Doris Lessing's path to the Nobel prize
That tricky Nobel committee again confounded oddsmakers by giving this year's literature prize to Doris Lessing, 87. Born in Persia, raised in Rhodesia, and currently living in London, the prolific Lessing has been a tough artist to pigeonhole even after her groundbreaking feminist novel, The Golden Notebook. ''What Lessing did that was remarkable is she accepted that women had many, many parts to their being,'' says novelist Erica Jong. ''I'd heard rumors they'd been looking at Philip Roth for this prize, and I was so relieved we didn't have to see a Nobel for his paeans to his penis.'' Here are five essential Lessing works.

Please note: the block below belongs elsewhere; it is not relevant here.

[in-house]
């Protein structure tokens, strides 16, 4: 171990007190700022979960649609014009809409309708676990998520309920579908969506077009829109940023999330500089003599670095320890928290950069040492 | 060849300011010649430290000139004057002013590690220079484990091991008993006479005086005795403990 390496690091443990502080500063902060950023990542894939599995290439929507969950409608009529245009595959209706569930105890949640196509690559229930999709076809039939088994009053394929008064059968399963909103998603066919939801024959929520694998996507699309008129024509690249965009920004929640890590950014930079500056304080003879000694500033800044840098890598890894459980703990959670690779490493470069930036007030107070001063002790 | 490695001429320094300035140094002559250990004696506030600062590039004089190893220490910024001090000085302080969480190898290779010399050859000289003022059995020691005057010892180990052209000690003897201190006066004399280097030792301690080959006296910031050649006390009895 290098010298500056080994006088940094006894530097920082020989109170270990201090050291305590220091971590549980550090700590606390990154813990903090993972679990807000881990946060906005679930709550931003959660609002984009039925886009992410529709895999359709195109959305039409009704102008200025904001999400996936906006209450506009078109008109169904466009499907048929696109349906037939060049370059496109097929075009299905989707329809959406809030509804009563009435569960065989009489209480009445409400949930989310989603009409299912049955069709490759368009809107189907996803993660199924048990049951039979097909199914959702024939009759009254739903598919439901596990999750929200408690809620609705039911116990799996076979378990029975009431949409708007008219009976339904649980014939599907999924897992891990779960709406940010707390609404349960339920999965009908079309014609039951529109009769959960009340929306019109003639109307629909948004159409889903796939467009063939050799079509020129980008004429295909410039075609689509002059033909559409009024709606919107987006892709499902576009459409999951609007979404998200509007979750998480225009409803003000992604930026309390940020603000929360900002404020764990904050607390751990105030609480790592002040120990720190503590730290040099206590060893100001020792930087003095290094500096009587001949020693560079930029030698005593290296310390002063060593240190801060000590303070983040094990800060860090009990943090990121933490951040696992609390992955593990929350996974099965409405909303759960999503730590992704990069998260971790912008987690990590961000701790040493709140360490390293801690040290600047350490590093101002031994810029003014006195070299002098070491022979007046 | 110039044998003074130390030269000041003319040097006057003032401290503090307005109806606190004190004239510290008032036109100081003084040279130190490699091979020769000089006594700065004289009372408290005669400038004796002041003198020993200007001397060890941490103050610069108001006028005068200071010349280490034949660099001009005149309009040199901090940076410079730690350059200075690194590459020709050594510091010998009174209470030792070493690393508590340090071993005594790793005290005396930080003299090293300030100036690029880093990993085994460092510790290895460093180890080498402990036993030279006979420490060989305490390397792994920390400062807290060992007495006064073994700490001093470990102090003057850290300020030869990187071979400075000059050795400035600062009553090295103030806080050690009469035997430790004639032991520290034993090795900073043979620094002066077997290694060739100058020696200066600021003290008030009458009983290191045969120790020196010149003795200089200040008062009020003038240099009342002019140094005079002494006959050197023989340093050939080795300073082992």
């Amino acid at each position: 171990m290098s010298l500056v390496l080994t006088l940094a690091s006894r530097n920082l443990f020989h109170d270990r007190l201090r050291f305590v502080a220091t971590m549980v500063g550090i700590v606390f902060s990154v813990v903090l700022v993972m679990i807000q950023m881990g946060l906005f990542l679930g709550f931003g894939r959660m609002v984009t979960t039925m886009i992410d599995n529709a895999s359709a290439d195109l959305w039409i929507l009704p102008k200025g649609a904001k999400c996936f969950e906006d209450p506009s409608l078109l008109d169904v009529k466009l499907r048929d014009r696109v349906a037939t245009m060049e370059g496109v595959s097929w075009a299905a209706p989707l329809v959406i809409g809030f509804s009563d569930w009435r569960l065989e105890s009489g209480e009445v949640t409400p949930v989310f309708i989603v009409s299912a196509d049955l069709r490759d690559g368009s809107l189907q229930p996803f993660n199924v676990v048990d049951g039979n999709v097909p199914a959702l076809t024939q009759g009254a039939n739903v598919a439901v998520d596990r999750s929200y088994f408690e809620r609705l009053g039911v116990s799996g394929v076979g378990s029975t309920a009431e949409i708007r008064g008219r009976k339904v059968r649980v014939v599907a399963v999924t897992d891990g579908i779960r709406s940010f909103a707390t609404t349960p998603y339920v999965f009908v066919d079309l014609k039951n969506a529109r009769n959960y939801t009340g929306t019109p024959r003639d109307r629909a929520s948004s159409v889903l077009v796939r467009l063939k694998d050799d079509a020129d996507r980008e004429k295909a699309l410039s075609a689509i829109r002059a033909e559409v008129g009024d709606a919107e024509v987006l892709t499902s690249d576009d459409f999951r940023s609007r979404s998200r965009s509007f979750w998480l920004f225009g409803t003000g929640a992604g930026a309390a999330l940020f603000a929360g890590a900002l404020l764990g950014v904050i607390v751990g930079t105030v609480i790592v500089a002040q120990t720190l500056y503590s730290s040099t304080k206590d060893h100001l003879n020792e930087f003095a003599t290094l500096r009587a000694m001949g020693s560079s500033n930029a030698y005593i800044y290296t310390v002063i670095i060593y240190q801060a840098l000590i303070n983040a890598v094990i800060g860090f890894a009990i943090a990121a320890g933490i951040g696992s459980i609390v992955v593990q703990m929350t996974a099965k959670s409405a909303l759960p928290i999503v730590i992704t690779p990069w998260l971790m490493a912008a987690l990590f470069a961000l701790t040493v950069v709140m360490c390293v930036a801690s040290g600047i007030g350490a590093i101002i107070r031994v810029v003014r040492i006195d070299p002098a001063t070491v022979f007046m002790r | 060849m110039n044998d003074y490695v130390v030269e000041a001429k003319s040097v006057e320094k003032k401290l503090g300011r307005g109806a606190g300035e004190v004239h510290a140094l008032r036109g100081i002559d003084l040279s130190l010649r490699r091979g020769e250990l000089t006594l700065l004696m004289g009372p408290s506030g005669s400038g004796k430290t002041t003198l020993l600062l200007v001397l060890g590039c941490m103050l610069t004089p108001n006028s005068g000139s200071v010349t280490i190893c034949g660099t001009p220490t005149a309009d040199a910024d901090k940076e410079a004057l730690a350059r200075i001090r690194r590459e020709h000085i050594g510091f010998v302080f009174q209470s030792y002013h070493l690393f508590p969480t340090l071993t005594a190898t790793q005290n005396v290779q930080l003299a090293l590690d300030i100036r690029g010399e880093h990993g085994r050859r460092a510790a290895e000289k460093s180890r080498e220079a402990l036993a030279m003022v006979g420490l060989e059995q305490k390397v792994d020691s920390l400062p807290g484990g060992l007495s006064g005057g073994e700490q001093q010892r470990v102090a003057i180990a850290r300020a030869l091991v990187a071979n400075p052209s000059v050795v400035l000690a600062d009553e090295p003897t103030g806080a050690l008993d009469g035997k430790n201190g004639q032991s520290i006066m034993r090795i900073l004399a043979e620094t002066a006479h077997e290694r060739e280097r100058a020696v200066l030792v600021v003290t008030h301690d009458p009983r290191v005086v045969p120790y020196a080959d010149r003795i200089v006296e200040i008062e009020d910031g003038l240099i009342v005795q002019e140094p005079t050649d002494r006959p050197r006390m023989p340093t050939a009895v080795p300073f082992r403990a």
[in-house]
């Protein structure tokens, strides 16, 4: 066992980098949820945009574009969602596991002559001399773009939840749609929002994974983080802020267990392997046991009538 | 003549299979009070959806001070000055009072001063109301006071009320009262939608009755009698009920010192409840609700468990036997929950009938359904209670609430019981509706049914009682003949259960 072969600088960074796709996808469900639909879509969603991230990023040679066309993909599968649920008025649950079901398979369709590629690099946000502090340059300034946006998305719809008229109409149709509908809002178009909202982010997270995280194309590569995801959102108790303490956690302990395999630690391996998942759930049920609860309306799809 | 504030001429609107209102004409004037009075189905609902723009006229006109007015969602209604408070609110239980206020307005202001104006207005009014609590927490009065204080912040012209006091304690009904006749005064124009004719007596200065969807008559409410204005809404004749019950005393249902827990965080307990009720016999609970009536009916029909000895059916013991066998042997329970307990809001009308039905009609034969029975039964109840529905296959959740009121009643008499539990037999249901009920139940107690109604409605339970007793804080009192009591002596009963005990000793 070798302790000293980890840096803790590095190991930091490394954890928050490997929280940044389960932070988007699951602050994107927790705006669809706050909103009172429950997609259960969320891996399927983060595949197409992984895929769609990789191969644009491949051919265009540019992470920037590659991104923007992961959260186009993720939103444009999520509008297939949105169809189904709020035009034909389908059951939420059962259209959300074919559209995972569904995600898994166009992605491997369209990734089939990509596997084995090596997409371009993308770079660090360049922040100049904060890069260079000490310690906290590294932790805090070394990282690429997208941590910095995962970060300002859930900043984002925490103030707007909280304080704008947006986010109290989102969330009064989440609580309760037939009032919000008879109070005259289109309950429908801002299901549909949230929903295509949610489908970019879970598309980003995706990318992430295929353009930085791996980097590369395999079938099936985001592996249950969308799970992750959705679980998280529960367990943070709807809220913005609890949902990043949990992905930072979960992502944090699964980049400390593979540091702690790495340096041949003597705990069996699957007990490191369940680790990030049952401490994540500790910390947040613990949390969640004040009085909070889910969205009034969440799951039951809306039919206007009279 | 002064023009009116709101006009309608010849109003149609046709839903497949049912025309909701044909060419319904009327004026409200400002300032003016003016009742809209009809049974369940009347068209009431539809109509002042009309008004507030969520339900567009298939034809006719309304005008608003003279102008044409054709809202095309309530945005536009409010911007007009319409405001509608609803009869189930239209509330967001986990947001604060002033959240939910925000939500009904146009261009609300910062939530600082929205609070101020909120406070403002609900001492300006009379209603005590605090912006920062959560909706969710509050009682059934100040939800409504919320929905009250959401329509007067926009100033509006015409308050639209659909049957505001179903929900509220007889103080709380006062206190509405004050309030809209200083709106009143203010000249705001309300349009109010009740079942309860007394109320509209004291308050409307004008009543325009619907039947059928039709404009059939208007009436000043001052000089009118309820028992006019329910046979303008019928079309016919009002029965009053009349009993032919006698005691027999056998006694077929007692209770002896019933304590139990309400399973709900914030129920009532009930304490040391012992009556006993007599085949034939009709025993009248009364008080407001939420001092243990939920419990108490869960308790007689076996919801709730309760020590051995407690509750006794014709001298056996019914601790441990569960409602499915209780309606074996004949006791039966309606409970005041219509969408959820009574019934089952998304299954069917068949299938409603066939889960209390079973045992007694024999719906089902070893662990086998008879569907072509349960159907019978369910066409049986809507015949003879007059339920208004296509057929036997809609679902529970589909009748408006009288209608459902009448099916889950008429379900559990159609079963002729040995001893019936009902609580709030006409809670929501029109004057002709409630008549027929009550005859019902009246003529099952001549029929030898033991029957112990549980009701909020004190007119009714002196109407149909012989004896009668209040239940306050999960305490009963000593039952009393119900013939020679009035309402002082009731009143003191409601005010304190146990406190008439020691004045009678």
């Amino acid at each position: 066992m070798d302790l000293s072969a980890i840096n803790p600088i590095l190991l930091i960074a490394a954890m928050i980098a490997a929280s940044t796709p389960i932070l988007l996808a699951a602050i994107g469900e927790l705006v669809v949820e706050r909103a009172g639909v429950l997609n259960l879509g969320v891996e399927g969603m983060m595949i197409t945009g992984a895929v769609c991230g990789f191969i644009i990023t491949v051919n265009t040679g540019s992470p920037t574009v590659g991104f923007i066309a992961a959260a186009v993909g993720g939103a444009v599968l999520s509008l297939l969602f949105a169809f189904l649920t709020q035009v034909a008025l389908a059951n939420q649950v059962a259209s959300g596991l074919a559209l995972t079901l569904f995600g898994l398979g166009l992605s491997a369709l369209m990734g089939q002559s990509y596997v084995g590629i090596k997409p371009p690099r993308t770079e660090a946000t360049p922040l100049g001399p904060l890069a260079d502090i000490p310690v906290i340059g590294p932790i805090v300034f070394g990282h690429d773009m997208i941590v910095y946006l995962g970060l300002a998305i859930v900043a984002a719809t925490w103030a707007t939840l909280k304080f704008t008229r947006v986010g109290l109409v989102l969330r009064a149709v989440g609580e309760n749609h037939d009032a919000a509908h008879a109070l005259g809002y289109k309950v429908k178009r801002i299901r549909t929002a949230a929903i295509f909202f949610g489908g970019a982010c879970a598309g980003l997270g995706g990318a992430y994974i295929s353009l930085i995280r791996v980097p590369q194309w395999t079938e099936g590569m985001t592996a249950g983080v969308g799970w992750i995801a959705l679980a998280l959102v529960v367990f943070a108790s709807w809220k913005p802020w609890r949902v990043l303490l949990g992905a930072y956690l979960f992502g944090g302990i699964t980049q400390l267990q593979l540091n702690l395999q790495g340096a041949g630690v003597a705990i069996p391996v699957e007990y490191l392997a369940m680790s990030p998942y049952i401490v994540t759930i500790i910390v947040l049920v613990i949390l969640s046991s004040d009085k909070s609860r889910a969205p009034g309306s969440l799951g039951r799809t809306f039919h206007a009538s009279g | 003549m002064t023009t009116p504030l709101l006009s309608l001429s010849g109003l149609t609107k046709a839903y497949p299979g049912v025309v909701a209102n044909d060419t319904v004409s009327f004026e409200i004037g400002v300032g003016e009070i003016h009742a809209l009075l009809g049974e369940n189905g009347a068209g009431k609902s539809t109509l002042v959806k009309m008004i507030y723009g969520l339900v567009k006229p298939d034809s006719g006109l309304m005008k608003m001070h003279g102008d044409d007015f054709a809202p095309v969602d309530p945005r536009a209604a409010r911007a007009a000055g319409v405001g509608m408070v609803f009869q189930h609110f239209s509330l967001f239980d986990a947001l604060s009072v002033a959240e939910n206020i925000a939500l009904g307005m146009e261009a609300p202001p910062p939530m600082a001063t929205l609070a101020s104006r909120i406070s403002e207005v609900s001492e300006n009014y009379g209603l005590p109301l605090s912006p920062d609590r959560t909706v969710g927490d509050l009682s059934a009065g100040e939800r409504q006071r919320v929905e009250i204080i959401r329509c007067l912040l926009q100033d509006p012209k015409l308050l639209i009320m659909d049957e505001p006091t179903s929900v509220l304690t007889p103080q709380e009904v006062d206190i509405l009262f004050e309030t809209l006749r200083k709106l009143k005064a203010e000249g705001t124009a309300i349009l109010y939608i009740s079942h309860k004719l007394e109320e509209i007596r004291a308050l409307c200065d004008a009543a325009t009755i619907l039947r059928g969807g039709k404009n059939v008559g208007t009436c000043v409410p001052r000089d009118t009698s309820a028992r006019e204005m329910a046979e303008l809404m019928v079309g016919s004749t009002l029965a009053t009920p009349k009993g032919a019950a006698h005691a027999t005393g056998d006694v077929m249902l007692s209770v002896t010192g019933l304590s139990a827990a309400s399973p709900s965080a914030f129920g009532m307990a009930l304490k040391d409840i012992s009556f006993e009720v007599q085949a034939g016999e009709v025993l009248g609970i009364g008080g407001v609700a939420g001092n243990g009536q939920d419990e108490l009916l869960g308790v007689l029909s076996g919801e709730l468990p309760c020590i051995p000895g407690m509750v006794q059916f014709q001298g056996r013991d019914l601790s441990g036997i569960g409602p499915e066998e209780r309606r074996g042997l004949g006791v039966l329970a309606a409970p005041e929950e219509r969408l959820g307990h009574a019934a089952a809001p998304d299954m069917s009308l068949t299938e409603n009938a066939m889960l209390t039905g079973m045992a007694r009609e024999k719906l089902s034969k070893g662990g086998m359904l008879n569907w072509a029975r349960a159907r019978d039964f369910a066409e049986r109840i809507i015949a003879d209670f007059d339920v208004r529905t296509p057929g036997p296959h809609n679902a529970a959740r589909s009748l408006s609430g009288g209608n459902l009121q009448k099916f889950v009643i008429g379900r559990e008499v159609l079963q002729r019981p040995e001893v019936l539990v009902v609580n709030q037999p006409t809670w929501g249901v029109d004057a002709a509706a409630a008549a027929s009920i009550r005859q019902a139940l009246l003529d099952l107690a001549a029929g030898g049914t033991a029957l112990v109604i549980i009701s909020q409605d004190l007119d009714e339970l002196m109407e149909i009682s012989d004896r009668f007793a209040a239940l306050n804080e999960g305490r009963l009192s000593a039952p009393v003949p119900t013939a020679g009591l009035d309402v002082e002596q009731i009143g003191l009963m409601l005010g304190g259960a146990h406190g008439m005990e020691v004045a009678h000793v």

The Grass is Singing (1950) Set on a forlorn African farm, Lessing's stark debut novel about an interracial love affair introduced her two great subjects: politics and the inner lives of women.
The Golden Notebook (1962) A complex portrait of a contemporary woman's fragmented sense of self.
Shikasta (1979) The first book in Lessing's allegorical sci-fi quintet, Canopus in Argos: Archives, recounts the rocky history of humankind on the planet Shikasta.
The Fifth Child (1988) This terrifying novel about a nice bourgeois family and their demon-seed son could make anyone think twice about having children.
Under My Skin (1994) Her first memoir evokes her youth in rural Rhodesia.